First of you know what happens when someone is shot in the face with a high powered firearm? It's not fucking pretty. It's gruesome. What you're asking to see isn't some special effects make-up, computer imaging or a scene from last week's episode of CSI. It's real. It's the honest, ugly truth about what happens when physics meets flesh and bone. I've never seen such a thing and I am thankful that I haven't. I'd like to keep it that way. What good would it do for you--Joe Schmoe who works in a cubicle farm in the middle of Indiana with a wife and two dogs--to see the postmortem photos of a jackass genocidal fuckhead? You want proof he's dead? Fine, grab a scuba mask and head for the Arabian Peninsula. Otherwise, I'm wondering if all you want to see is some blood and guts. You want that? Take the place of any man or woman in the military and you'll get a similar view.
And why give him the respect he couldn't give his victims? I'll tell you why. Because we're better than him. Because we aren't the monsters we're fighting. He may not have respected others' religions, cultures, lives...but we--the same people who boast that Superman fights for the American way, the same people who believe we are the voice of reason on this planet--we say that we believe everyone has a right to choose how to live. We say that people can worship as they will and that we will honor that. Sure, our hypocritical nature is showing in that we don't give that same respect to our neighbors, but we'll give it to our Most Wanted felon...but if we forget for one second that this poster boy for terrorism was a man with a mother, a father, children...if we forget that Osama bin Laden was a human being, we join him in his ideology.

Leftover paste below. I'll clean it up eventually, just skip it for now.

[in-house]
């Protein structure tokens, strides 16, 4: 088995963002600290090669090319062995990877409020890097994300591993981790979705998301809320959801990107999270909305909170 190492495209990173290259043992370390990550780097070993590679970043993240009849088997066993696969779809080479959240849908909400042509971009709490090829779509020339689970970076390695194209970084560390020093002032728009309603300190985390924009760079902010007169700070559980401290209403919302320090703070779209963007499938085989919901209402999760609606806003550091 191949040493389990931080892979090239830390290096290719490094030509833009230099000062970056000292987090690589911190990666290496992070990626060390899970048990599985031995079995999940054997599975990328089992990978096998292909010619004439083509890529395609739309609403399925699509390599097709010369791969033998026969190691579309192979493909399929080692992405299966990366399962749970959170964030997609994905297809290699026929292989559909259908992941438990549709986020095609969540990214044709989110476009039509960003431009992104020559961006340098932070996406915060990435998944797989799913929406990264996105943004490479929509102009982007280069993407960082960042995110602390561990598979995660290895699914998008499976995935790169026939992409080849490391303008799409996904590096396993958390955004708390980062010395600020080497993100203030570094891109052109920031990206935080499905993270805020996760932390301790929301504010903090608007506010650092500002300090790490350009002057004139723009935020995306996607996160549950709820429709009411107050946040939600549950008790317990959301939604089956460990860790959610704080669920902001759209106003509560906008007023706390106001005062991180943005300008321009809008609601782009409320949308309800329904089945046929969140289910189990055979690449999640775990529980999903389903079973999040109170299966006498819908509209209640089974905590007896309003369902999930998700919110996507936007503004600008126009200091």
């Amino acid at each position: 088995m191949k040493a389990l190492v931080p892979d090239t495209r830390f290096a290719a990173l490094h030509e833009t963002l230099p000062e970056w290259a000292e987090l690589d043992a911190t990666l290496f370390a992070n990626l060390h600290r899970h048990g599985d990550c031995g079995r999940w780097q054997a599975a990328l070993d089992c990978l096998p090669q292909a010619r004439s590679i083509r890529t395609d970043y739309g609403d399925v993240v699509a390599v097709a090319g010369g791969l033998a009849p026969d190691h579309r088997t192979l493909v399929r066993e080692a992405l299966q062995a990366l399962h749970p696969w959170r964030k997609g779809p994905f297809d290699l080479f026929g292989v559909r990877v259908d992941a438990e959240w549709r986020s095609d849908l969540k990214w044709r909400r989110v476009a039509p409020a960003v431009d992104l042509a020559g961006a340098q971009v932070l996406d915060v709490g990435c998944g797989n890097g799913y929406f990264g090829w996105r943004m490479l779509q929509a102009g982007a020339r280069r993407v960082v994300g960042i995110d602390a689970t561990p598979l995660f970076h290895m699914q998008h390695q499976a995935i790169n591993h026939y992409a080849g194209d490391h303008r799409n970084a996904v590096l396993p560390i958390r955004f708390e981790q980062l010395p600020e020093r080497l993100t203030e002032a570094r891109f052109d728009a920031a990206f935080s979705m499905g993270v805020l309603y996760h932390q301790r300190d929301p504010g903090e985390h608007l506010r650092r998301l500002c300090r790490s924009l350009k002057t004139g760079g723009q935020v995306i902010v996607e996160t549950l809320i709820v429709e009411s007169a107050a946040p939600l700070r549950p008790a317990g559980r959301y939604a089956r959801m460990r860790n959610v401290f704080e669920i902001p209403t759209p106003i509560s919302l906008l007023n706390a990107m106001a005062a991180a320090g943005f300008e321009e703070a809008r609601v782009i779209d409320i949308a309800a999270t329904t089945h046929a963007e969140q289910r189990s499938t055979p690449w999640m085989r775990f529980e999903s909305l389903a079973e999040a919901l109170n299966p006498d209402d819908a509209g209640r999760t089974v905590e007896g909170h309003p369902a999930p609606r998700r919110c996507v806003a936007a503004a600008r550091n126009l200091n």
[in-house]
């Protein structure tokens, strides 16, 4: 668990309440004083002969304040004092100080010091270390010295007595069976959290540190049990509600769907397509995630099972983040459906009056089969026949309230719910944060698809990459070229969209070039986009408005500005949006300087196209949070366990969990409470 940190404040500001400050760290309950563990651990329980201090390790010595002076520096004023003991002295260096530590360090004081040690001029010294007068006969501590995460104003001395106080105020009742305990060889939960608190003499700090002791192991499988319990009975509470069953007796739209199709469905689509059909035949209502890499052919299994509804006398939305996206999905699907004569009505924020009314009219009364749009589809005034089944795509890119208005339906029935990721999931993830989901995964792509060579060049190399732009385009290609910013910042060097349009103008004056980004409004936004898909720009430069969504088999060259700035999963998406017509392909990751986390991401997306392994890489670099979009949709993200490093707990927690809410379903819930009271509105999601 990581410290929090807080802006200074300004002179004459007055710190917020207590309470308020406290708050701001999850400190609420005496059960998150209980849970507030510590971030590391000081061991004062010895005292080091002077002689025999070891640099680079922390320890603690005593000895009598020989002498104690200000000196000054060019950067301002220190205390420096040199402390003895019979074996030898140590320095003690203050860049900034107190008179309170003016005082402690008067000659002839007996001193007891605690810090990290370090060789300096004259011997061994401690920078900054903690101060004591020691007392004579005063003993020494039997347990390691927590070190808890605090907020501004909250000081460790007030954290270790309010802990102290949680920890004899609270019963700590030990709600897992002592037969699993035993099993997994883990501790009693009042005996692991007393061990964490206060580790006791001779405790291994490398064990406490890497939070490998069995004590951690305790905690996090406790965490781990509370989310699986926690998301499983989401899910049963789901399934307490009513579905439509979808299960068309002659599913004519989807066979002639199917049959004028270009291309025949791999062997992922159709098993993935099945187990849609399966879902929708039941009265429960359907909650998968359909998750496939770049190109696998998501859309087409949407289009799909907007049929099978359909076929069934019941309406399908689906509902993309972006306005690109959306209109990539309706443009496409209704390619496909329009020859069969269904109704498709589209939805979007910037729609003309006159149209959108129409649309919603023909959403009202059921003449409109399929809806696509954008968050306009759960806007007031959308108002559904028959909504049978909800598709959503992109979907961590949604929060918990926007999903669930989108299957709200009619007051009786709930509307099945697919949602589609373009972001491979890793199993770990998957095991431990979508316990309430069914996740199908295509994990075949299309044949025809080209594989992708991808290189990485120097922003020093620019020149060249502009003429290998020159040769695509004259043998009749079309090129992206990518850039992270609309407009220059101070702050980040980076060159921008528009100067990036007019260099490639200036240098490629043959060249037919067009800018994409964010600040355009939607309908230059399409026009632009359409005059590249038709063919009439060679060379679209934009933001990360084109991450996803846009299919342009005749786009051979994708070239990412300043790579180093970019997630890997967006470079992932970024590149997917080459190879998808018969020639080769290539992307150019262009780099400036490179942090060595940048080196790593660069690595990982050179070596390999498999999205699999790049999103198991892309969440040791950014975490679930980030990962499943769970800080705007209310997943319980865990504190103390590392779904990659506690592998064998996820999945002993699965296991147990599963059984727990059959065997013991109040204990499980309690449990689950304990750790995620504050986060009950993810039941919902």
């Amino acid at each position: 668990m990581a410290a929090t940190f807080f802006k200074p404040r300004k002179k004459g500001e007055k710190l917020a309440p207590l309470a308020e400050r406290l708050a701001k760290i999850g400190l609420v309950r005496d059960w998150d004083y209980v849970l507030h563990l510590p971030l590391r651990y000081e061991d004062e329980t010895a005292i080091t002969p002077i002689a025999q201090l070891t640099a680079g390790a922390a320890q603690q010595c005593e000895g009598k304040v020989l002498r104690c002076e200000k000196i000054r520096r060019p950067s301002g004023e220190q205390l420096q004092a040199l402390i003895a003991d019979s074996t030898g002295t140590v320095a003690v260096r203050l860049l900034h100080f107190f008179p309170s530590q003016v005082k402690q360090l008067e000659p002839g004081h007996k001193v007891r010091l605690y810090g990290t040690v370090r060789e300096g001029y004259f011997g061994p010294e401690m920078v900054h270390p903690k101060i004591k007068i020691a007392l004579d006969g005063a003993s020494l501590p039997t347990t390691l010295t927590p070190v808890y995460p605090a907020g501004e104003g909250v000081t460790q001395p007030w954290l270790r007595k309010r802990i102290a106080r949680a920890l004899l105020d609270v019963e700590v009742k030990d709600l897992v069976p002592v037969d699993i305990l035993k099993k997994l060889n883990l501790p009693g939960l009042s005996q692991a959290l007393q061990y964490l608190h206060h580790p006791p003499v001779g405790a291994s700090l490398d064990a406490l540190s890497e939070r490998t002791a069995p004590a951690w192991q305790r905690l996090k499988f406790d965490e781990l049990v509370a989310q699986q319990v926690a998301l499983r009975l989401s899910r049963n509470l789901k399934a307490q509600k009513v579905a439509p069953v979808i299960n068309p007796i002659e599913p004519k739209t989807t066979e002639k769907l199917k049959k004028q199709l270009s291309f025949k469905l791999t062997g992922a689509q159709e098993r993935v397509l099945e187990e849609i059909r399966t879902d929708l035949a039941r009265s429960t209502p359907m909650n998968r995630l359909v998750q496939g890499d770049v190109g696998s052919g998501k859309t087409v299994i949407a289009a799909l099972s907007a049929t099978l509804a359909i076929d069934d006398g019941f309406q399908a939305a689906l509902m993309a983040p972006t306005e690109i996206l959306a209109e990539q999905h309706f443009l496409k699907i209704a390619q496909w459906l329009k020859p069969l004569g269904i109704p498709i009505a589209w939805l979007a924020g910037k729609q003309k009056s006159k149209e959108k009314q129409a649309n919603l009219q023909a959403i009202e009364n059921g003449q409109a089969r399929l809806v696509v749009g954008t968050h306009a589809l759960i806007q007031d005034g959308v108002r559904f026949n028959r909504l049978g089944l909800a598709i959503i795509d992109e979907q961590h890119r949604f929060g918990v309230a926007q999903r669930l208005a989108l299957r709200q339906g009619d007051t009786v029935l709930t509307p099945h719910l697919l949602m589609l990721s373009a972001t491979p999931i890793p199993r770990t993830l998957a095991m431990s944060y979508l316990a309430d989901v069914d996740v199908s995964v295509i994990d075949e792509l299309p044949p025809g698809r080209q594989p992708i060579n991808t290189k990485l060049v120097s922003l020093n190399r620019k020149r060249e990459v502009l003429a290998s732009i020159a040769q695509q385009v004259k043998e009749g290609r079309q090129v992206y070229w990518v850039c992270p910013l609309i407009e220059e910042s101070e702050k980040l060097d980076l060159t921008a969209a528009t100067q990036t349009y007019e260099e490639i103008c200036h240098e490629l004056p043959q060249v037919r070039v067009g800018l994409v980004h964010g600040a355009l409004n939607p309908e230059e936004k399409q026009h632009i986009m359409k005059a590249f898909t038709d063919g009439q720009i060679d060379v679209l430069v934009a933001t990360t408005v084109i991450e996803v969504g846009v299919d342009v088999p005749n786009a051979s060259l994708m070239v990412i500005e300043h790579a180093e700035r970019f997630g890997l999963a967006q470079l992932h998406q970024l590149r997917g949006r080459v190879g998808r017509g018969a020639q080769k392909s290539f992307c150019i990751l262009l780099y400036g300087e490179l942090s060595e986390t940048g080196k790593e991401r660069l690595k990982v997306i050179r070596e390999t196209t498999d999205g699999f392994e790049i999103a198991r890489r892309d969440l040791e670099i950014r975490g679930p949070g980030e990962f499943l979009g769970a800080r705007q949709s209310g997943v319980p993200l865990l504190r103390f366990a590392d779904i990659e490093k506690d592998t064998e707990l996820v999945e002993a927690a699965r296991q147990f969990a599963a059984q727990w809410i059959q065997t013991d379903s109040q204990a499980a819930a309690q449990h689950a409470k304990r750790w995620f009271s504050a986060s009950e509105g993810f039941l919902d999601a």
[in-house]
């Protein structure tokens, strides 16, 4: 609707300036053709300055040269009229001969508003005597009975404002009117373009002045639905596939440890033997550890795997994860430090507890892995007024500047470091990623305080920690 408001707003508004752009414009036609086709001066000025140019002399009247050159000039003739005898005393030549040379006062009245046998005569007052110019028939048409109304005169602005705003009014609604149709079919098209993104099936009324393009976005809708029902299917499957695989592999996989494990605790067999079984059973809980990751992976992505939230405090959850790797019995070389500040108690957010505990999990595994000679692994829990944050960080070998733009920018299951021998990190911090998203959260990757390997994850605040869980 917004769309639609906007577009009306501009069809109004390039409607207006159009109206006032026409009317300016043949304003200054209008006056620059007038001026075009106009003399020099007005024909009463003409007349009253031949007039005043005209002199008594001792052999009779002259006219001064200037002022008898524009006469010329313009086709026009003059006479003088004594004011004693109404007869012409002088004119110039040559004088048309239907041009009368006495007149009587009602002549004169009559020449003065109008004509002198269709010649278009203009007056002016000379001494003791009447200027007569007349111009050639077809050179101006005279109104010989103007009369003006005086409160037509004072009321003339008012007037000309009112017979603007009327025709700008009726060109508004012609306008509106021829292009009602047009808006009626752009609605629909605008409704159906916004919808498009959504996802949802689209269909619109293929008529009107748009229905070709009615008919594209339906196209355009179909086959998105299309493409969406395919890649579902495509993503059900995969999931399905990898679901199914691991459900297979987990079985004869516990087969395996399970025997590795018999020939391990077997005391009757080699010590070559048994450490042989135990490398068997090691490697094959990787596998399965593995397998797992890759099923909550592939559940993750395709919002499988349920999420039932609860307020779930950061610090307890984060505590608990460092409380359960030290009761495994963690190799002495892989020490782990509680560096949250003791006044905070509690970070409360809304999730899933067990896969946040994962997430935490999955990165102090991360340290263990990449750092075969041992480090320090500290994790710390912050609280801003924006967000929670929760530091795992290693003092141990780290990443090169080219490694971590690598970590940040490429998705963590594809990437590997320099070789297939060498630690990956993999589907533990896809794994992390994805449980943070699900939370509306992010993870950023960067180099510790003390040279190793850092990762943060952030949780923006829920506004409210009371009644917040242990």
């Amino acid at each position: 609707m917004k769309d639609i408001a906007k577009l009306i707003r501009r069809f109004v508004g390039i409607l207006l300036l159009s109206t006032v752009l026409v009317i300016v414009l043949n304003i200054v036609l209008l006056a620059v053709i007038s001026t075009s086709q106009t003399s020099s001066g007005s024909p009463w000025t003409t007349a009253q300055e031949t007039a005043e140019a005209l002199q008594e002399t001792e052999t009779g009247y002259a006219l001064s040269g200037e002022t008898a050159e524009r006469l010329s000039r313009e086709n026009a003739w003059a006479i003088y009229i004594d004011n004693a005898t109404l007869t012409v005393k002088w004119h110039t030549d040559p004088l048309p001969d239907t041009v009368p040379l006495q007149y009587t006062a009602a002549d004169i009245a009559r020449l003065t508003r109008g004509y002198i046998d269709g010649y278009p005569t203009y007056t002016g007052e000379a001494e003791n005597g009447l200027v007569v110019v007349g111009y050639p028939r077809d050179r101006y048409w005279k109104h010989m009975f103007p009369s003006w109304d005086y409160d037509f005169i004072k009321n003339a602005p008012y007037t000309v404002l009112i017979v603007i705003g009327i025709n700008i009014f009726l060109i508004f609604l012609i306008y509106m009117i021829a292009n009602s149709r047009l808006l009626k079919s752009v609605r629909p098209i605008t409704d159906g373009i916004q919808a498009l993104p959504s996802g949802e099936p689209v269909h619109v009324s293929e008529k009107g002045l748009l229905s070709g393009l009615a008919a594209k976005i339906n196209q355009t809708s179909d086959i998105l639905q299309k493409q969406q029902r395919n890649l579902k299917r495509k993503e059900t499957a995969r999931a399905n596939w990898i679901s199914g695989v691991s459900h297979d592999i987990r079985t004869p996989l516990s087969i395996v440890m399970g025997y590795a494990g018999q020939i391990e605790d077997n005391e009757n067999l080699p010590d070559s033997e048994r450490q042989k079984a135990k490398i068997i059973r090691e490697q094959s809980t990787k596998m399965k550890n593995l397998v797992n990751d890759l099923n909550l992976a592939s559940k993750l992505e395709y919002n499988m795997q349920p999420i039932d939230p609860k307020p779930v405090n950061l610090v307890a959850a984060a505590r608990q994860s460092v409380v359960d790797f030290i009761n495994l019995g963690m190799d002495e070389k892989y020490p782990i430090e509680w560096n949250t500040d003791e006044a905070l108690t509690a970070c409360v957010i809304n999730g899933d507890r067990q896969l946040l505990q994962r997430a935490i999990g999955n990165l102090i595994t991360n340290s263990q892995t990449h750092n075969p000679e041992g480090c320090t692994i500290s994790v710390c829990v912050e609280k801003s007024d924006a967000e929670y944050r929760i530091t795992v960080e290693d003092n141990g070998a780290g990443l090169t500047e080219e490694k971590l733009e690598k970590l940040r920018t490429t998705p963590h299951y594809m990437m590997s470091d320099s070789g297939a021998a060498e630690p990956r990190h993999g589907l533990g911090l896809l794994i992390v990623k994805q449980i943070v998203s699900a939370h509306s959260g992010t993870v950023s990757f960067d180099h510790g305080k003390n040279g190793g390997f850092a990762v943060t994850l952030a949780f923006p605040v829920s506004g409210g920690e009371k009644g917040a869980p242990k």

Come on, guys. We're better than this. The bickering over who got the job done, Bush or Obama? Navy SEALS got the job done, let's just go with that, okay? The conspiracies that he's actually still alive and this was done to boost Obama's numbers and provide an excuse to interrupt the latest episode of Celebrity Apprentice...the lists of how Obama screwed this up, too...the dancing in the streets singing "Ding Dong the Dick is Dead"...the bloodthirsty throngs wanting to see photographic proof (which would then, at the very least, be scrutinized as photoshopped)...just stop. Please?
Let's not spend a moment longer glorifying that bastard with airtime. Take his picture down and erase his name. Let him serve as a lesson of what NOT to be because he embodies what is sick and twisted in humanity, not as a lesson of what happens when you "mess with Texas". Let's move on, heal and take care of our wounded...the men and women who have been working so hard for these past 10 years. Let's take care of each other and the challenges we have at home. I dare you to do better. WE need you to be better.
Seeing the news these past few days is enough to drive anyone to drink. It's hard to find something pure and good to hang onto. Thankfully, I have that coffee mug to remind me of some of the simplest, most powerful joys. I have a husband, daughter, and friends who laugh often. I have enough around me to remind me that humanity is greater than the lowest common denominator. There's more to life and the world than some dead terrorist.